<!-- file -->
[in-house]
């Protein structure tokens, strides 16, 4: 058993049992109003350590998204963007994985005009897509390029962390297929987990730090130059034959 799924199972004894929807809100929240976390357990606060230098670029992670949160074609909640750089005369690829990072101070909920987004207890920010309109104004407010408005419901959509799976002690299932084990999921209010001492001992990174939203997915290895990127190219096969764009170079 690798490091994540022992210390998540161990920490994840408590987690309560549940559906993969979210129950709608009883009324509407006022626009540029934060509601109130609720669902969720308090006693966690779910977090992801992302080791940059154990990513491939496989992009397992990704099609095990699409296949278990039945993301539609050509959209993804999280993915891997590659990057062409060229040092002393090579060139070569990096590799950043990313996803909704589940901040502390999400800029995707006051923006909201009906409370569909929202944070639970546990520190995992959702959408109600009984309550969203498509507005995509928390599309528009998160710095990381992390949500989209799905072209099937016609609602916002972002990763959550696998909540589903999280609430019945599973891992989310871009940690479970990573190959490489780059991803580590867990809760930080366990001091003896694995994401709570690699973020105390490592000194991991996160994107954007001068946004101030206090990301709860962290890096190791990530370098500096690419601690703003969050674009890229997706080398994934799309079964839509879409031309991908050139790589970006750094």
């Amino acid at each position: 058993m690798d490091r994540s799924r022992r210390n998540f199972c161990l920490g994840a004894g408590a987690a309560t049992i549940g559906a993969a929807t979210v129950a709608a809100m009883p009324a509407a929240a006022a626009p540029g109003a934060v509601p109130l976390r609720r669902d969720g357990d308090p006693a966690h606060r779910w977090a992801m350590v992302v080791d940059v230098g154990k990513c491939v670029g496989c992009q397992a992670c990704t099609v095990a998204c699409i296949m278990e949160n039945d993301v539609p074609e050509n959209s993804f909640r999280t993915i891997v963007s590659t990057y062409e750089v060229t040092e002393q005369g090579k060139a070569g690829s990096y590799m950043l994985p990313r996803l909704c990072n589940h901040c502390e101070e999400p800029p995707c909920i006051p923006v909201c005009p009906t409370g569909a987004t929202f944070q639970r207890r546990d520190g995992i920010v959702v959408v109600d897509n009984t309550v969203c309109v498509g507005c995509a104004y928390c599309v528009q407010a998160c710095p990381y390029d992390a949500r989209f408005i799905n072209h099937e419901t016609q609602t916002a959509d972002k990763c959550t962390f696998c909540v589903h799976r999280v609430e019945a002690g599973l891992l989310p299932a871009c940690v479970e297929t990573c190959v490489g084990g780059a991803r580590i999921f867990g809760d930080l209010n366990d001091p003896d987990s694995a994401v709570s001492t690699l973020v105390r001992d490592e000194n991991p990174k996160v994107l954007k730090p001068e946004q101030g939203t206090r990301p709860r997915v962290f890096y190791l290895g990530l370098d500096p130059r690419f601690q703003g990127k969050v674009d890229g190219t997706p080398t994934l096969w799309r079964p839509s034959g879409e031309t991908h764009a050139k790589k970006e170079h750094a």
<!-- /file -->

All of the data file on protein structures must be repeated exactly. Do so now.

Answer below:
[in-house]
């Protein structure tokens, strides 16, 4: 058993049992109003350590998204963007994985005009897509390029962390297929987990730090130059034959 799924199972004894929807809100929240976390357990606060230098670029992670949160074609909640750089005369690829990072101070909920987004207890920010309109104004407010408005419901959509799976002690299932084990999921209010001492001992990174939203997915290895990127190219096969764009170079 690798490091994540022992210390998540161990920490994840408590987690309560549940559906993969979210129950709608009883009324509407006022626009540029934060509601109130609720669902969720308090006693966690779910977090992801992302080791940059154990990513491939496989992009397992990704099609095990699409296949278990039945993301539609050509959209993804999280993915891997590659990057062409060229040092002393090579060139070569990096590799950043990313996803909704589940901040502390999400800029995707006051923006909201009906409370569909929202944070639970546990520190995992959702959408109600009984309550969203498509507005995509928390599309528009998160710095990381992390949500989209799905072209099937016609609602916002972002990763959550696998909540589903999280609430019945599973891992989310871009940690479970990573190959490489780059991803580590867990809760930080366990001091003896694995994401709570690699973020105390490592000194991991996160994107954007001068946004101030206090990301709860962290890096190791990530370098500096690419601690703003969050674009890229997706080398994934799309079964839509879409031309991908050139790589970006750094």
């Amino acid at each position: 058993m690798d490091r994540s799924r022992r210390n998540f199972c161990l920490g994840a004894g408590a987690a309560t049992i549940g559906a993969a929807t979210v129950a709608a809100m009883p009324a509407a929240a006022a626009p540029g109003a934060v509601p109130l976390r609720r669902d969720g357990d308090p006693a966690h606060r779910w977090a992801m350590v992302v080791d940059v230098g154990k990513c491939v670029g496989c992009q397992a992670c990704t099609v095990a998204c699409i296949m278990e949160n039945d993301v539609p074609e050509n959209s993804f909640r999280t993915i891997v963007s590659t990057y062409e750089v060229t040092e002393q005369g090579k060139a070569g690829s990096y590799m950043l994985p990313r996803l909704c990072n589940h901040c502390e101070e999400p800029p995707c909920i006051p923006v909201c005009p009906t409370g569909a987004t929202f944070q639970r207890r546990d520190g995992i920010v959702v959408v109600d897509n009984t309550v969203c309109v498509g507005c995509a104004y928390c599309v528009q407010a998160c710095p990381y390029d992390a949500r989209f408005i799905n072209h099937e419901t016609q609602t916002a959509d972002k990763c959550t962390f696998c909540v589903h799976r999280v609430e019945a002690g599973l891992l989310p299932a871009c940690v479970e297929t990573c190959v490489g084990g780059a991803r580590i999921f867990g809760d930080l209010n366990d001091p003896d987990s694995a994401v709570s001492t690699l973020v105390r001992d490592e000194n991991p990174k996160v994107l954007k730090p001068e946004q101030g939203t206090r990301p709860r997915v962290f890096y190791l290895g990530l370098d500096p130059r690419f601690q703003g990127k969050v674009d890229g190219t997706p080398t994934l096969w799309r079964p839509s034959g879409e031309t991908h764009a050139k790589k970006e170079h750094a």